complete worksheet

Corrections Scenario

Ethical Issue: Corrections

The husband eventually is convicted of driving while under the influence following a jury trial. It turns out to be his third conviction. A judge orders that a pre-sentence investigation report be prepared.

In the course of the investigation, the probation officer discovers that the husband served in the U.S. Military in Somalia. His military records indicate that while there, his duties involved collecting the dead and the injured to be taken to the hospital. In the course of this assignment, he was captured by enemy soldiers, and placed into a black metal box the size of a coffin where he remained for the better part of six weeks.

Medical and psychiatric records confirm that the husband suffers from post-traumatic stress disorder, and has regressed to the level of a 10-year-old because of his imprisonment in Somalia. In the opinion of his treating psychiatrists, any prolonged confinement, even for a few hours, could cause even further regression and could trigger explosive outbursts and traumatic flashbacks.

Although the sentencing range for this offense could fall anywhere between zero to 365 days in jail, the standard sentence for a third time offense usually begins at a minimum of 90 days in custody. His prior convictions occurred before his military service in Somalia, and he served a total of 60 days custody on those convictions without incident.

What should the probation officer recommend?

University of Phoenix Material

Ethical Dilemma Worksheet

Incident Review

  • What is the ethical issue or problem? Identify the issue succinctly.
  • What are the most important facts? Which facts have the most bearing on the ethical decision presented? Include any important potential economic, social, or political pressures, and exclude inconsequential facts.
  • Identify each claimant (key actor) who has an interest in the outcome of this ethical issue. From the perspective of the moral agent—the individual contemplating an ethical course of action—what obligation is owed to the claimant? Why?
  • What are two alternatives for the scenario? One alternative can be a wild card that you ordinarily may not consider an option because of potential implications. Both should be within free will and control of the same moral agent.
  • Respond to the following questions based on your developed alternatives.
  • Consider each ethical guideline and explain whether it would support or reject your alternative.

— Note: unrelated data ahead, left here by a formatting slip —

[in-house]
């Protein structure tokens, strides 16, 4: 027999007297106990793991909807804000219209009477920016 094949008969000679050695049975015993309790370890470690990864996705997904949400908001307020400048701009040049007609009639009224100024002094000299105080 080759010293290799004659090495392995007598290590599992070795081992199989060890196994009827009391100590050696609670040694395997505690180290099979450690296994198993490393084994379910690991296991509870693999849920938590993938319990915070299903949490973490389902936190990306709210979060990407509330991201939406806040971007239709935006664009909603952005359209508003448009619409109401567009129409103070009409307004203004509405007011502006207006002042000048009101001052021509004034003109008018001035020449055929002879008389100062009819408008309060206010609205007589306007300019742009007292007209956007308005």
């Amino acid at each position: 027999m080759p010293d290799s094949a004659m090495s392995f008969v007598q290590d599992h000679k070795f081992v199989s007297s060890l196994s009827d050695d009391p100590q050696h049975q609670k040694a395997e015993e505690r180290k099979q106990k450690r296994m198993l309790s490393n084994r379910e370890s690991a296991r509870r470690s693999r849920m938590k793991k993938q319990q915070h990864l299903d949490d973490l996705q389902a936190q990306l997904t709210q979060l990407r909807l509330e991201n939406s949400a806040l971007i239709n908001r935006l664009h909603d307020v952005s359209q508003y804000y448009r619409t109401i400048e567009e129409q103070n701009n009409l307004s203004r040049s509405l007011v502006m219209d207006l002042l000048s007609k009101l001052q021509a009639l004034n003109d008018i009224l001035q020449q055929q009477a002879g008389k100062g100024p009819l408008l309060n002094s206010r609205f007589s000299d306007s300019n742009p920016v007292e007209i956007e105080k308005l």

• Choose to proceed with either Alternative A or Alternative B and explain the reasons for your decision.


(key actor)

Obligation (owed to the claimant)

Perspective (What does the claimant hope will happen?)

Evaluating Alternatives

Alternative A

Alternative B

Alternative A

Alternative B

What are the best- and worst-case scenarios if you choose this alternative?

Will anyone be harmed if this alternative is chosen? If so, how will they be harmed? Consider families and derivative effects.

Would honoring an idea or value—such as personal, professional, or religious—make the alternative invalid?

Are there any rules, laws, or principles that support the alternative? Are there rules, laws, or principles that make the alternative invalid? State the rule or principle and indicate if it invalidates or supports the alternative.

Applying Ethical Guidelines

Guidelines based on the action itself

Alternative A

Alternative B

Should this alternative become a rule or policy that everyone in this situation should follow in similar situations in the future? (Kant)

Does this alternative result in using any person as a means to an end without consideration for his or her basic integrity? (Kant)

Is the intent of this action free from vested interest or ulterior motive? (Kant’s good will)

Does this alternative demonstrate a genuine concern for others affected by the decision, and is the moral agency responding to a perceived need?

Guidelines based on consequences

Alternative A

Alternative B

Is the good that results from this alternative outweighed by the potential harm that might be done to others? (Mill’s harm principle)

Is any harm brought about by anyone other than the moral agent? (causal harm)

Will anyone be harmed who can be said to be defenseless? (paternalism)

To what degree is this alternative based on the moral agent’s own best interest? (ethical egoism)

Which alternative will generate the greatest benefit—or the least amount of harm—for the greatest number of people? Select only one alternative. (utilitarianism)

Ethical Decision Making

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